By the way, if you don’t have the EFF’s Privacy Badger extension installed, go install it. Privacy badger does care.
Let’s say you like to read the NYTimes but you may find that the 10 article limit per month to be a bit restrictive. After all, you go to your local library and read the gray lady there but sometimes well, you also re-read them online. But instead of reading the article you receive a bunch of indistinguishable-from-malware popups about reading more than 10 articles per month. How to get rid of them?
Well, you can just go clear your cookies in Chrome/Chromium. But chrome stores cookies in a SQLite database so you could make a script to go into the database, and remove offending entries. If you were to go and do that, say on Linux, you might end up with a SQL file like this:
delete from cookies where host_key LIKE '%nytimes%';
If that file was called nomnomnom.sql, you could have a script called nomnomnom.sql that did
I’m planning on heavily using I2C for my CryptoCape. I’m still working through issues, but I wanted to capture some of my research in this post. As I’m currently experimenting, please treat this information as notes and not as definitive information. Feel free to post corrections in the comments and I’ll update the content.
The BeagleBone Black (BBB) has three I2C buses (thanks to Smith Winston providing most of this information at his BeagleBoard.org discussion post):
After a short hiatus, I’ve dusted off my BeagleBone Black (BBB) and started tinkering again. This time I replaced Angstrom with Ubuntu 13.04. Angstrom is a good distribution for the truly embedded projects, i.e. ones that require a small footprint and low-level IO, but for more application-level play, I think Ubuntu is a bit more user friendly.
Yesterday I blogged about building Emacs on the Beaglebone. While this is great Sunday night fun, it’s not the most efficient way to compile applications for this device. The original Beaglebone has a 720 MHz processor and 256MB of RAM. My desktop has a 2.8GHz processer and 12GB of RAM. The turtle does not beat the hare in this race. It would be nice if I can compile an application on my desktop and send the compiled binary to the Beaglebone to run. Well, welcome to cross-compiling! Continue reading “Cross-compiling applications for the Beaglebone”→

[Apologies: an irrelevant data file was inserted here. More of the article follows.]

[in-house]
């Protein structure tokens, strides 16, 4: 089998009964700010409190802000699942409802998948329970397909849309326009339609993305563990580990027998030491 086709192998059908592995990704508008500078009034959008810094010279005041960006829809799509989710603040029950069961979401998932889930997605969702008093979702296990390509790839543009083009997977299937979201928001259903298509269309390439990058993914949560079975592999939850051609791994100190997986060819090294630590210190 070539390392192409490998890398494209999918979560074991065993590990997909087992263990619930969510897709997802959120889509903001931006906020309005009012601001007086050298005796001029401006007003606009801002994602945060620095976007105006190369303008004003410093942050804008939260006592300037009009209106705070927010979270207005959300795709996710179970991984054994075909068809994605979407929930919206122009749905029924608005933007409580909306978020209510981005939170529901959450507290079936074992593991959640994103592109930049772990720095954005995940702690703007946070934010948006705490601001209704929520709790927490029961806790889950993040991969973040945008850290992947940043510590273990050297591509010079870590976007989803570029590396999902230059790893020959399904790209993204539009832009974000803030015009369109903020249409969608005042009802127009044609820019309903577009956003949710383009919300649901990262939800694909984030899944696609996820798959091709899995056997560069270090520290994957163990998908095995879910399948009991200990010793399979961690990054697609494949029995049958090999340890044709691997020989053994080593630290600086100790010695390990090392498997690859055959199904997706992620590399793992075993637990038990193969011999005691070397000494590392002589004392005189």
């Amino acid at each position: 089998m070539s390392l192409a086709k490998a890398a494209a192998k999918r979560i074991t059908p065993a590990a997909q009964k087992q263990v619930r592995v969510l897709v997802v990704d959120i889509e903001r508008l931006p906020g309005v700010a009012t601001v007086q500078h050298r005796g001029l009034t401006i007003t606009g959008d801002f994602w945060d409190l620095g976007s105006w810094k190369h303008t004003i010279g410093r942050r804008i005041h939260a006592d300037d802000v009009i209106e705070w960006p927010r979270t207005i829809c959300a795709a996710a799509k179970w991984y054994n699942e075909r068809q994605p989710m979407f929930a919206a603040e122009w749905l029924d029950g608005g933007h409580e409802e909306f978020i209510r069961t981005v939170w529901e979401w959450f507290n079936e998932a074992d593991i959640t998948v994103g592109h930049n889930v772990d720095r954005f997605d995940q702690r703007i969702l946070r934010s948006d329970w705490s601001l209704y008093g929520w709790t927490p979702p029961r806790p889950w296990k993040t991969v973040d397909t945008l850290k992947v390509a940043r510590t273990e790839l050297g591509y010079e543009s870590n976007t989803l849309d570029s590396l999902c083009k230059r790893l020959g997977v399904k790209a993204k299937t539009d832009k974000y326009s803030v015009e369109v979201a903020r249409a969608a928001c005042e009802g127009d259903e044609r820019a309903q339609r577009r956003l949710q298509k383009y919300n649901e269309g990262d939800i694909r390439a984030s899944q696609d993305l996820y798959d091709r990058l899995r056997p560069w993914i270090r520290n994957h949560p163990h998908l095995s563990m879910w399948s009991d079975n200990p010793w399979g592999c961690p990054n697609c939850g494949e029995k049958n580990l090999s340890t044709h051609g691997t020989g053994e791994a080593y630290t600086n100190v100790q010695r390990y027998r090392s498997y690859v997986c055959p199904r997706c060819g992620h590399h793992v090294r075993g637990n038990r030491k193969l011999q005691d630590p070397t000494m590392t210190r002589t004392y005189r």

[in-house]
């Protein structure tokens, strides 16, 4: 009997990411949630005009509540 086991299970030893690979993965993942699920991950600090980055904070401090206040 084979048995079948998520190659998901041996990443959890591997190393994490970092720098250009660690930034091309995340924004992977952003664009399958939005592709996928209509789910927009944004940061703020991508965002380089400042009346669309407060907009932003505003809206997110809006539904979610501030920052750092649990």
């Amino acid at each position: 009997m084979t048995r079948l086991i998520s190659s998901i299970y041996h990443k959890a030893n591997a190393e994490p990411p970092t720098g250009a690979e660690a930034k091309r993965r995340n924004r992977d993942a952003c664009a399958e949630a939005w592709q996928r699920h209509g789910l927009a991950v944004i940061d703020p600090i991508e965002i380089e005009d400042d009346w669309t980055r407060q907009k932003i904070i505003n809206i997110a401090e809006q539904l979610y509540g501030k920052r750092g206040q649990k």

I’m now the proud owner of a BeagleBone (purchased from Adafruit)! There will be more details in the coming posts, but first I want to make sure I let people know about this issue.
If you have a 64 bit Mac and you want to connect over /dev/tty.usb to the BB, you need to install the 64 bit FTDI driver: here. As of this post, it was version 2.218 for Mac OS X, 64 bit. Then you should be able to access the serial console as discussed in the README.
After following these instructions, my Chromebook is now running ChrUbuntu! The install is fairly painless and the instructions worked for me without any modifications. It took about 15 minutes for my Chromebook to switch into “developer mode,” but after running the script and a few reboots later, I can dual-boot into Linux!
Thanks to the great work over at that blog and to this motivated reader for posting some awesome links to some Linux on the Chromebook material! At the moment, I just have the vanilla ChrUbuntu sources but per the comments there seems to be active community members trying to fix various issues. Most notable is that the touchpad is less responsive than in ChromeOS… [Update 21JAN13: I’ve post a script to fix this issue here]